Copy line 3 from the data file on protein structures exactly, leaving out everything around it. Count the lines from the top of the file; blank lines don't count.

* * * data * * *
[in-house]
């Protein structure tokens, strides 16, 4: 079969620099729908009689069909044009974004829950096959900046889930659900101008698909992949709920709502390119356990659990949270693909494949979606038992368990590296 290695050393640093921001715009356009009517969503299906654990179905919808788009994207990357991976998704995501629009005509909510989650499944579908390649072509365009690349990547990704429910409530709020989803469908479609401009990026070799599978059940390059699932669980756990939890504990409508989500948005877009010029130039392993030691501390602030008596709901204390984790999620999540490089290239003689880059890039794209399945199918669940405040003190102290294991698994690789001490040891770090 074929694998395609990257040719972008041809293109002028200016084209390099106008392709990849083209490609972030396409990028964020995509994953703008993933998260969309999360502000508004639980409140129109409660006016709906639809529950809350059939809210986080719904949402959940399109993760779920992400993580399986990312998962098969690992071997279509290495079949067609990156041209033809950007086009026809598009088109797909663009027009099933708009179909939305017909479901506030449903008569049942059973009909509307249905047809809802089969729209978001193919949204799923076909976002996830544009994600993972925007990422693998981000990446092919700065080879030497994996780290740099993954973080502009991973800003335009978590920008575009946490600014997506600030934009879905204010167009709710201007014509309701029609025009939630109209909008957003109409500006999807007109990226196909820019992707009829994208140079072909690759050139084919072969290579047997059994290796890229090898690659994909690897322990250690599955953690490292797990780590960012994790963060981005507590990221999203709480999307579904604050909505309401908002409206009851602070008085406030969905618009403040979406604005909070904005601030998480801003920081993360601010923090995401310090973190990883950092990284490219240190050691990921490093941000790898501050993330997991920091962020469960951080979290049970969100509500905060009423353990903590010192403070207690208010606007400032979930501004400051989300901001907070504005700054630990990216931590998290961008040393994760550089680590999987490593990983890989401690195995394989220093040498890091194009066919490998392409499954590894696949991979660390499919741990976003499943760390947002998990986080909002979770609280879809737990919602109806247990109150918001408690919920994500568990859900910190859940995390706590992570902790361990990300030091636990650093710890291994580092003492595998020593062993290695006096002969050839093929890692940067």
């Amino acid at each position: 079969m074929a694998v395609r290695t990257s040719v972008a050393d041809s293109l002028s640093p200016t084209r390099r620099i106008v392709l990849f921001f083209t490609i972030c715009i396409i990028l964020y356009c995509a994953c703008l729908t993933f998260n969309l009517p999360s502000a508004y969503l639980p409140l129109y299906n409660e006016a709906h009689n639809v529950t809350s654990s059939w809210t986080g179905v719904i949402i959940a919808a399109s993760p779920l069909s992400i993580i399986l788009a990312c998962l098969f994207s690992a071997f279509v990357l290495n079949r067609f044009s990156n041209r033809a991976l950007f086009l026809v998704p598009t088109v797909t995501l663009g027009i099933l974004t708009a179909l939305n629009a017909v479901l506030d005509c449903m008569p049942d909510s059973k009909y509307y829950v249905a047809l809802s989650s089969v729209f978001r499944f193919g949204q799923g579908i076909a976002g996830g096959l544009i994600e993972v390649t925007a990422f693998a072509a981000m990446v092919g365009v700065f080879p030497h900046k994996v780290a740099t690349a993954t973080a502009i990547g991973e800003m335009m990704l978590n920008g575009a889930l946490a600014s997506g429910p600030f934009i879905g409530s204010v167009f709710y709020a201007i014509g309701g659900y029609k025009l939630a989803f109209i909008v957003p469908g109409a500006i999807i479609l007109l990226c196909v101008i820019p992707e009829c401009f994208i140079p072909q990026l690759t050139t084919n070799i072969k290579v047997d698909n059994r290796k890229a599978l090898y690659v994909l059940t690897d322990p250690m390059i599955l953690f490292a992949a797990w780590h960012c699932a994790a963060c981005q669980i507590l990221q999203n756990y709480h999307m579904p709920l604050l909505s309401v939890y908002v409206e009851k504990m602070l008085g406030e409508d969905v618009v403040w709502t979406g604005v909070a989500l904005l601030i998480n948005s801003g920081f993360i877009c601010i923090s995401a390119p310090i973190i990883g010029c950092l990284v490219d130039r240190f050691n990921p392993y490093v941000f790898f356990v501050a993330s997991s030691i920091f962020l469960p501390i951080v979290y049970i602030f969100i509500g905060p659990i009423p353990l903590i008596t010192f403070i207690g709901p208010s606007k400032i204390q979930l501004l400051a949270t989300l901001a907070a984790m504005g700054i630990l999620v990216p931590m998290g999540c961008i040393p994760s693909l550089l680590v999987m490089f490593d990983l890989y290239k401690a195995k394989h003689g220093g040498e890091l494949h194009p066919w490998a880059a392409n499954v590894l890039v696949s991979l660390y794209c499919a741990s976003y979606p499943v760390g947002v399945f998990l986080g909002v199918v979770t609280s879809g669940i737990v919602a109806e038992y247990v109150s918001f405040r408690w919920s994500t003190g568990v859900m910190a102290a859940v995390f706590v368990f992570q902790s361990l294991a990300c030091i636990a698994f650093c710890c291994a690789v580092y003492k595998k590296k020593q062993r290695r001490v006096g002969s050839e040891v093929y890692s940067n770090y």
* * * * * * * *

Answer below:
């Amino acid at each position: 079969m074929a694998v395609r290695t990257s040719v972008a050393d041809s293109l002028s640093p200016t084209r390099r620099i106008v392709l990849f921001f083209t490609i972030c715009i396409i990028l964020y356009c995509a994953c703008l729908t993933f998260n969309l009517p999360s502000a508004y969503l639980p409140l129109y299906n409660e006016a709906h009689n639809v529950t809350s654990s059939w809210t986080g179905v719904i949402i959940a919808a399109s993760p779920l069909s992400i993580i399986l788009a990312c998962l098969f994207s690992a071997f279509v990357l290495n079949r067609f044009s990156n041209r033809a991976l950007f086009l026809v998704p598009t088109v797909t995501l663009g027009i099933l974004t708009a179909l939305n629009a017909v479901l506030d005509c449903m008569p049942d909510s059973k009909y509307y829950v249905a047809l809802s989650s089969v729209f978001r499944f193919g949204q799923g579908i076909a976002g996830g096959l544009i994600e993972v390649t925007a990422f693998a072509a981000m990446v092919g365009v700065f080879p030497h900046k994996v780290a740099t690349a993954t973080a502009i990547g991973e800003m335009m990704l978590n920008g575009a889930l946490a600014s997506g429910p600030f934009i879905g409530s204010v167009f709710y709020a201007i014509g309701g659900y029609k025009l939630a989803f109209i909008v957003p469908g109409a500006i999807i479609l007109l990226c196909v101008i820019p992707e009829c401009f994208i140079p072909q990026l690759t050139t084919n070799i072969k290579v047997d698909n059994r290796k890229a599978l090898y690659v994909l059940t690897d322990p250690m390059i599955l953690f490292a992949a797990w780590h960012c699932a994790a963060c981005q669980i507590l990221q999203n756990y709480h999307m579904p709920l604050l909505s309401v939890y908002v409206e009851k504990m602070l008085g406030e409508d969905v618009v403040w709502t979406g604005v909070a989500l904005l601030i998480n948005s801003g920081f993360i877009c601010i923090s995401a390119p310090i973190i990883g010029c950092l990284v490219d130039r240190f050691n990921p392993y490093v941000f790898f356990v501050a993330s997991s030691i920091f962020l469960p501390i951080v979290y049970i602030f969100i509500g905060p659990i009423p353990l903590i008596t010192f403070i207690g709901p208010s606007k400032i204390q979930l501004l400051a949270t989300l901001a907070a984790m504005g700054i630990l999620v990216p931590m998290g999540c961008i040393p994760s693909l550089l680590v999987m490089f490593d990983l890989y290239k401690a195995k394989h003689g220093g040498e890091l494949h194009p066919w490998a880059a392409n499954v590894l890039v696949s991979l660390y794209c499919a741990s976003y979606p499943v760390g947002v399945f998990l986080g909002v199918v979770t609280s879809g669940i737990v919602a109806e038992y247990v109150s918001f405040r408690w919920s994500t003190g568990v859900m910190a102290a859940v995390f706590v368990f992570q902790s361990l294991a990300c030091i636990a698994f650093c710890c291994a690789v580092y003492k595998k590296k020593q062993r290695r001490v006096g002969s050839e040891v093929y890692s940067n770090y």